Arctic Region with the formation of an insignificant North America and Greenland, are indications of the
inner oceanic basin and the Gakkel Mid-Ocean Ridge subsequent breakdown of this supercontinent.
only in the Cenozoic [23, 33] (Fig. 1). Rifting in Arctica
was a local rather than a global phenomenon. As was Within-plate magmatism of North Eurasia and
emphasized in [33], rifting and spreading in Arctica is of mantle plumes. The regions of recent volcanism in
incomplete character with repeated jumping of the North Eurasia are delineated on the map shown in
spreading axes. The geodynamic difference of the north- Fig. 1. These regions are related to the plate boundaries
ern and the southern parts of Pangea probably testifies to and the territories situated beyond these boundaries,
the general retention of the supercontinental character of i.e., the areas of within-plate reactivation. In addition to
its northern block. This was possible only if the astheno- these regions, magmatism with intraplate isotopic
sphere and the mantle as a whole were relatively cold and geochemical and volcanological signatures is wide-
the lithospheric plates were retained as in a trap from the spread in the unusual setting, first of all, in the volcanic
Late Paleozoic until the present. If this was actually the regions of the collisional Alpine–Himalayan Belt. This
case, the incomplete rifting in Arctica, accompanied by is an important point, and we will dwell on it below.
spreading, reflected local invasions of hot mantle Let us estimate which volcanic occurrences shown
through the prevalent cold mantle material. Such expan- in the map are related to mantle plumes documented by
sion of the hot mantle into Arctica had global conse- seismic tomography [60]. Only a few hotspots, charac-

GEOTECTONICS Vol. 43 No. 5 2009

346 KOVALENKO et al.




1 2 3 4 5 6

Fig. 7. Continents and regions of recent magmatism in the northern hemisphere of the Earth (view from the North Pole). (1, 2) Con-
tinental plates: (1) continents proper and (2) continental shelf; (3) oceanic plate; (4) recent volcanic fields; (5) convergent boundaries
in North Pangea; (6) microplate boundary. Tectonic elements (abbreviations in circles): Can, Canada Basin; M, Makarov Basin;
EA, Eurasia Basin; FJ, Franz Josef Islands; SA, South Anyui Suture.

terized in [60], are related to the occurrences of recent anomaly is interrupted by high-velocity cold mantle,
volcanism in North Eurasia. A whole-mantle plume which is correlated with the subducted African Plate.
that extends from the mantle–core interface is estab- Low-velocity hot mantle material appears again above
lished beneath the Eifel volcanic region in West a depth of 410 km.
Europe. A low-velocity seismic anomaly is traced from
the mantle–core interface upward to the discontinuity Low-velocity seismic anomalies (hot mantle) are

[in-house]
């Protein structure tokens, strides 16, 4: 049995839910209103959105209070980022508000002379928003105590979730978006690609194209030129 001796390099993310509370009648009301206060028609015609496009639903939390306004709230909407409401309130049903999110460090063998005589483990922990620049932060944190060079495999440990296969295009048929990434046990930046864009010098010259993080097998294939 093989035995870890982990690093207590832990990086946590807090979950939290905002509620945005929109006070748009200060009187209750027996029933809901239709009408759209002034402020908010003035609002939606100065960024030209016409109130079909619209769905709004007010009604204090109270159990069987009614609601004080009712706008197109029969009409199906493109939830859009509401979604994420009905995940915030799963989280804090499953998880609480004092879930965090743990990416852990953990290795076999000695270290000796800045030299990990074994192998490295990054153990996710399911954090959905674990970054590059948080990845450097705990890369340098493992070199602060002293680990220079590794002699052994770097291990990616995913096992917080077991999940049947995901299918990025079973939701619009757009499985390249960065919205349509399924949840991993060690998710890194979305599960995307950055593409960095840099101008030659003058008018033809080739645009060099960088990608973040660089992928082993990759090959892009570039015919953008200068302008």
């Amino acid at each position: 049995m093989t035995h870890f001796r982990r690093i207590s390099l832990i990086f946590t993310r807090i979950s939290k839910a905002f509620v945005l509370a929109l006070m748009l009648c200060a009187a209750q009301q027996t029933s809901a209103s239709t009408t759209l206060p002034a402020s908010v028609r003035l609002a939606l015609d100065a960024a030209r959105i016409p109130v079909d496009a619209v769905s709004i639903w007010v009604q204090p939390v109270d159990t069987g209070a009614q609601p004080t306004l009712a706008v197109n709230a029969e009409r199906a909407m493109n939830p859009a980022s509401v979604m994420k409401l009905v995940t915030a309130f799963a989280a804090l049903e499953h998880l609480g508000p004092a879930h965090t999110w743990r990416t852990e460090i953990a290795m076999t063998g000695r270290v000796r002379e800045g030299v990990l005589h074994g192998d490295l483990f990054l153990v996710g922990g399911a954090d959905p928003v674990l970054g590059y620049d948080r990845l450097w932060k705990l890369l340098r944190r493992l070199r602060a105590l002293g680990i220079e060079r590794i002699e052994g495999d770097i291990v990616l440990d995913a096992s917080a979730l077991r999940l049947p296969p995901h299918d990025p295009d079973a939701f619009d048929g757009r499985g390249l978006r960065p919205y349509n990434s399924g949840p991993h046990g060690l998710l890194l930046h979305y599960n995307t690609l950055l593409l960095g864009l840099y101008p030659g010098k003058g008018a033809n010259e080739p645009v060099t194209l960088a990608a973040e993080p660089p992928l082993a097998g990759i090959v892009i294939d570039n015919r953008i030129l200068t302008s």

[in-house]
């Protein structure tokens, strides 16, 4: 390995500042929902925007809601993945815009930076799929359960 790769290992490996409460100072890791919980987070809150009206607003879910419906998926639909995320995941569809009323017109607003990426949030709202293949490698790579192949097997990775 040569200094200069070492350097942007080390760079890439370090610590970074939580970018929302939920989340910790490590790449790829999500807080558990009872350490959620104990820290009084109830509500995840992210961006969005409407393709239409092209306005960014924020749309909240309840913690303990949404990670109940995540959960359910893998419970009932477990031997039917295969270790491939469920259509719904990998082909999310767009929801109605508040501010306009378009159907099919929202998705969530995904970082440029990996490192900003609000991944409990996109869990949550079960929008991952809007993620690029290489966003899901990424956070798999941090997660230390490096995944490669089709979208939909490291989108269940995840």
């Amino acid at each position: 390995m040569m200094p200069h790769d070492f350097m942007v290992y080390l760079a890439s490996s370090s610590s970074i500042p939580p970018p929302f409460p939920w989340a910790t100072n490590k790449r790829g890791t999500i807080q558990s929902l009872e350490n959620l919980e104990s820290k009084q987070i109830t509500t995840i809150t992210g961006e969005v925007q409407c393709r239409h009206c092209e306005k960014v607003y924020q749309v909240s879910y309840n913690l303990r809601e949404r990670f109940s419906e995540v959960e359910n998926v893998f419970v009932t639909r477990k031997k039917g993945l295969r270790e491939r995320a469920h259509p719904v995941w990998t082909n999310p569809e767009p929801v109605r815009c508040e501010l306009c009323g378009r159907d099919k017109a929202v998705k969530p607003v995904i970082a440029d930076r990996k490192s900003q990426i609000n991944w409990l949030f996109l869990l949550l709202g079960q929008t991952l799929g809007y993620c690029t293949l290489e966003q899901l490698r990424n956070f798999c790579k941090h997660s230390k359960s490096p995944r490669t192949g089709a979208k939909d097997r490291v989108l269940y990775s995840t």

of 660 km, where it spreads in the northwestern direc- detected above 410 km, in the transitional zone between
tion. In the depth interval between 660 and 410 km, this 410–660 km, and below this zone beneath active within-

GEOTECTONICS Vol. 43 No. 5 2009


1 2 3 4 5 6 7

Fig. 8. Regions of low-velocity hot mantle (mantle plumes) in the upper mantle of North Pangea, after [7–9, 59, 60]. The hatched
circles are projections of mantle plumes. See Fig. 6 for other symbols.

plate volcanoes in the eastern part of North Eurasia the surface, especially in the continental part, these
(Changbaishan, Pektusan, and Wudalianchi volcanoes). anomalies are marked by occurrences of alkali and sub-
A great number of mantle plumes are established in alkali basalts with OIB signatures [29] and, occasion-
Southeast and East Asia [49, 59]. Some occurrences of ally, by tholeiitic basalts close to MORB in composi-
recent volcanism shown in the map are related to these tion. This recent volcanism of East and Southeast Asia
plumes. The location of such plumes is demonstrated in has been called remarkable [50] because it is confined
Fig. 8. They are traced from the Aleutian arc, along the to the region of a cold superplume [49] and requires a
eastern margin of Eurasia up to New Zealand. The rela- special explanation of its geodynamic setting. The
tion of plumes to several island arcs attracts attention. authors mentioned above deemed that the occurrence of
In some cases, the plumes are confined to marginal a deep cold superplume in combination with high
seas; however, as was emphasized by Maruyama [49], endogenic activity, manifested not only in within-plate
a number of plumes cannot be referred to marginal volcanism but also in the formation of many micro-
basins (Caroline, Fuji, Woodlark) because they occur plates (Fig. 8), often with marginal basins, is the main
beyond the trench or are unrelated to shallow plate tec- geodynamic contradiction of this region. Both the vol-
tonics. These plumes are characterized by low-velocity canism in such basins and the within-plate characteris-
S-wave anomalies that indicate hot mantle in the transi- tics of the igneous rocks are explained by spreading.